Making some waves

Fenix's '60s Night in the park
By MEGAN GRUMBLING  |  July 28, 2010

EN PLEIN AIR Fenix Theatre’s Twelfth Night.

Only a minute or two into the Fenix Theatre Company's Twelfth Night, certain principals are already wet and flailing on the floor of the reflecting pool in Deering Oaks Park. Such physical shenanigans are completely in keeping with the precedent Fenix has set for rowdy, rough-and-ready summer Shakespeare, which the company offers up al fresco and by donation — for the wanton, guffawing groundlings in all of us. Stomping up and down the grassy slopes and tearing around audience members nibbling pizza and ribs on blankets, the Fenix players are by now one of Portland's most anticipated warm-weather pleasures. In this summer's installment, Bryant Mason directs a plethora of local favorites.

Most of them first appear, to the strains of the Doors' "Break On Through," as a mean but groovy ensemble sea: They billow blue fabric, throw buckets of water, and shake a leg at twins Viola and Sebastian (Sally Wood and Joe Bearor), whose separation-by-shipwreck is about to get the story going. The sea lands Viola in an Illyria of the 1960s, where we hear the lovelorn Duke Orsino (Mason), in paisley, give his famous "If music be the food of love" speech over the trippy eros of the Zombies' "Time of the Season." Orsino loves the Countess Olivia (Molly W. Bryant Roberts), who soon loves Viola disguised as Orsino's boy servant "Cesario," who soon comes to love "his" boss. Wood does an infectious woman-posing-as-young-man, giving Cesario a great urchin charm, and her scenes alone with Mason are deliciously and comically fraught.

Tempering all that romance is the debauchery of Olivia's uncle Sir Toby Belch (David Butler, pitch-perfect as the bellowing, rascally drunkard) on a perpetual drunk with Feste (Ian Carlsen), Olivia's jester, and with another of her suitors, the wealthy but moronic Sir Andrew Aguecheek (Rob Cameron). Together they wage delectable sophomoric war on Olivia's priggish steward Malvolio (Peter Brown, in high comic form). Impish Carlsen, the Puck of last year's A Midsummer Night's Dream, is the natural choice for the sumptuously smart clown of the house (though the degree of this Feste's near-constant inebriation takes some of the edge out of his wit); and as the cretinous dork Sir Andrew, Rob Cameron absolutely steals the show in a striped sweater vest and with a comically grotesque, wet-noodly pelvis.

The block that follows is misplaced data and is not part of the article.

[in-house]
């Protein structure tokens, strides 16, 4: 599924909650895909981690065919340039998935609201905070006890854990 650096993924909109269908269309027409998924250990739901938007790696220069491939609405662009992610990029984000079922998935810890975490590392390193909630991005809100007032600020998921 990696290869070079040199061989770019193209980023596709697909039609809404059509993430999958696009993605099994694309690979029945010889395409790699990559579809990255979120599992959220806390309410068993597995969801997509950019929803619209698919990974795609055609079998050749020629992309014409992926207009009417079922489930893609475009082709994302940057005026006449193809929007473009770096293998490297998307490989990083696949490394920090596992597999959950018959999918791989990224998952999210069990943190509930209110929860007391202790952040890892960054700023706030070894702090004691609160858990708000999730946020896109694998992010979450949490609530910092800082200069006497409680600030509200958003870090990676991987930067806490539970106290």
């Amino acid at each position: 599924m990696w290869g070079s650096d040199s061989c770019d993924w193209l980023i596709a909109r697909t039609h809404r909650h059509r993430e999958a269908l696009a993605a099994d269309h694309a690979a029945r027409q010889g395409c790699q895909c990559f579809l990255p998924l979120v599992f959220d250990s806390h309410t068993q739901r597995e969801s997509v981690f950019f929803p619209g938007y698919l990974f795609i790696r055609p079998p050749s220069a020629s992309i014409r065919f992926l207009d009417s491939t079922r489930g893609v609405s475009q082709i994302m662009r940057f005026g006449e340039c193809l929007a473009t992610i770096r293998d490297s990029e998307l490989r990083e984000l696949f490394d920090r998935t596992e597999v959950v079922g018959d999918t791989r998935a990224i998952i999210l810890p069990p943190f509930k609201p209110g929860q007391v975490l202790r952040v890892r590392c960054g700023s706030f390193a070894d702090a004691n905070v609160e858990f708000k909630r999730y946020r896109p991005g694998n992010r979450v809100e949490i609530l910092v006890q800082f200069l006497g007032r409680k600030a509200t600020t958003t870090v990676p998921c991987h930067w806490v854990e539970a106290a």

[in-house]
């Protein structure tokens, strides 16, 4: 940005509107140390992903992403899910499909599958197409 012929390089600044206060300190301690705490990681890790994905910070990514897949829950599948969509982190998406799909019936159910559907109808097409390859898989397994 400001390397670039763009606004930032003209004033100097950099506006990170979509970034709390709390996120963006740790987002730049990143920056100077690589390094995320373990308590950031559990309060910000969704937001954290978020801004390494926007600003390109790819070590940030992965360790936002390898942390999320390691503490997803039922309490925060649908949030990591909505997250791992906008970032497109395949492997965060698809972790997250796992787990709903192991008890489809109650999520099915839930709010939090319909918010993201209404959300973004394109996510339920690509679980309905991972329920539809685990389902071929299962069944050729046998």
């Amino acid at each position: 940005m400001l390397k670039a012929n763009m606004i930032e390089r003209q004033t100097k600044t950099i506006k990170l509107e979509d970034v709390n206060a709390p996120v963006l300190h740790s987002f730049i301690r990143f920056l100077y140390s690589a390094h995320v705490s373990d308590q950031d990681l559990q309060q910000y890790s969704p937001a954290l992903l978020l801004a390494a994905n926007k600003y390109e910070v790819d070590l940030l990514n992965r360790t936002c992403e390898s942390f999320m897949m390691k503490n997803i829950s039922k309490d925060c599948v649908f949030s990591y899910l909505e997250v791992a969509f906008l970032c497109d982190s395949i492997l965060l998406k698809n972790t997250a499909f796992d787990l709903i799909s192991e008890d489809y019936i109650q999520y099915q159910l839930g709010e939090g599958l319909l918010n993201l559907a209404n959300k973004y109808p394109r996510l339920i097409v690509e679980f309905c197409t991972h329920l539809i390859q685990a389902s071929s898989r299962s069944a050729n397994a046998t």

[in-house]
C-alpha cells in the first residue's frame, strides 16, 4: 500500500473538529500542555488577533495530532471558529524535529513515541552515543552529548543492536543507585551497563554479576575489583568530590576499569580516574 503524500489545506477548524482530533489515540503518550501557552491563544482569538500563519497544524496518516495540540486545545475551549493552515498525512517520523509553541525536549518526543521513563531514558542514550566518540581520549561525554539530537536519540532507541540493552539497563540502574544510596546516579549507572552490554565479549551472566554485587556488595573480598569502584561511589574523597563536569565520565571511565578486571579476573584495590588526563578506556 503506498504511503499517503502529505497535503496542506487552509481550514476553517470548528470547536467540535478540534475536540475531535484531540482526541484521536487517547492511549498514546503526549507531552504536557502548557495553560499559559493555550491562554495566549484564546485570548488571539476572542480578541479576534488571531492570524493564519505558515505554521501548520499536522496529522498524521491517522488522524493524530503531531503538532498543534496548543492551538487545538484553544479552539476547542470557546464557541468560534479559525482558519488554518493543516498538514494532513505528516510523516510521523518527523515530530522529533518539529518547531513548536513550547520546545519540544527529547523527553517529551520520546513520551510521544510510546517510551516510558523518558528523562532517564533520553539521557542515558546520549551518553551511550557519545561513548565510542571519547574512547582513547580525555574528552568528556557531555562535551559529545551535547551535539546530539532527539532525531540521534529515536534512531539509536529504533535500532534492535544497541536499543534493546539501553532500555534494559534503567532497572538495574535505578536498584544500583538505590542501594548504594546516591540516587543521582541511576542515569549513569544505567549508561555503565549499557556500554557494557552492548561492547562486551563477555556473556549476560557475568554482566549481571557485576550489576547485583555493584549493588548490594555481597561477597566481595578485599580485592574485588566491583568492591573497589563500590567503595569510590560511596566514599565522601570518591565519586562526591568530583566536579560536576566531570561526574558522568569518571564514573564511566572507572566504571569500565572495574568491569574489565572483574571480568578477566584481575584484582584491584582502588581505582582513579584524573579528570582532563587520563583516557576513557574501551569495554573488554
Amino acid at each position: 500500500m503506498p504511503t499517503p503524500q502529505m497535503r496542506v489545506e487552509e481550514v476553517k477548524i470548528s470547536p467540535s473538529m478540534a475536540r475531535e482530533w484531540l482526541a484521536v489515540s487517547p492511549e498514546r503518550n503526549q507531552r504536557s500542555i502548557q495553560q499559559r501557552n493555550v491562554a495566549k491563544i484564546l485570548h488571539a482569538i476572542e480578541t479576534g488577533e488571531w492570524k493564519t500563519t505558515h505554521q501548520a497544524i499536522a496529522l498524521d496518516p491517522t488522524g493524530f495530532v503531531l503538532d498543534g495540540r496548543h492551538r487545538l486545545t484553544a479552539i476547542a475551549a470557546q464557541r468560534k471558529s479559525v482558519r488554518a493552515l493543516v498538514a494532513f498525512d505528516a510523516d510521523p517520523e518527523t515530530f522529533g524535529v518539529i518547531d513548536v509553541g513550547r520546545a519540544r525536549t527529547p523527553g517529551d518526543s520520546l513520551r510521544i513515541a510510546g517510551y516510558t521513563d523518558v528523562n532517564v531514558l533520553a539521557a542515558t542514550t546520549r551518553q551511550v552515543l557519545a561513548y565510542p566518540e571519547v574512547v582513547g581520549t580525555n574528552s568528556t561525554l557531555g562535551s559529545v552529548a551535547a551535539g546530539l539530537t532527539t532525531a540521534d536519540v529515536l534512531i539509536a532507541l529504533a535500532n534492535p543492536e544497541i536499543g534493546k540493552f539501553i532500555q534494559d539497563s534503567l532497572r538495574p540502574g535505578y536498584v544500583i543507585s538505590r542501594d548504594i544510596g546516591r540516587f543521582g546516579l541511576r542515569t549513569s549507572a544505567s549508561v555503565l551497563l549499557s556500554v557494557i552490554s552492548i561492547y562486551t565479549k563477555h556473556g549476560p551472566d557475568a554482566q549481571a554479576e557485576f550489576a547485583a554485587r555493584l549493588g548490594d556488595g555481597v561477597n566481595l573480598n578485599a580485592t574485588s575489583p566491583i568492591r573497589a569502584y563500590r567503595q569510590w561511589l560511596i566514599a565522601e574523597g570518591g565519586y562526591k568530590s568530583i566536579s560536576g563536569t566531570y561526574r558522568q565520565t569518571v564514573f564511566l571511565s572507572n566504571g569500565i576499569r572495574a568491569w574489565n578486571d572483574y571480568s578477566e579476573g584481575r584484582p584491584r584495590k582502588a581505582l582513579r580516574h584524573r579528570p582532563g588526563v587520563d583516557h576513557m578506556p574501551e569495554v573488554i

The Fenix folks have previously made a habit of taking little liberties with the scripts, and in this show, too, there are a couple of fun tweaks. First of all, Mason has doubled our jester pleasure by making Fabian, originally a gentleman of the house, into a "jester-in-training" who accompanies Feste in his woozy frolics, which lets Mason highlight as apprentice to Carlsen the talented young Dylan Chestnutt. Mason has also added another layer of unrequited yearning by making Antonio, the sea captain who saves Sebastian, into Karen Ball's comely quasi-pirate Antonia, thereby sexualizing the "love" for Sebastian that the captain makes much of declaring.

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Related: Looking back, going forward, From Mozart to milonga, Finding her voice, More more >
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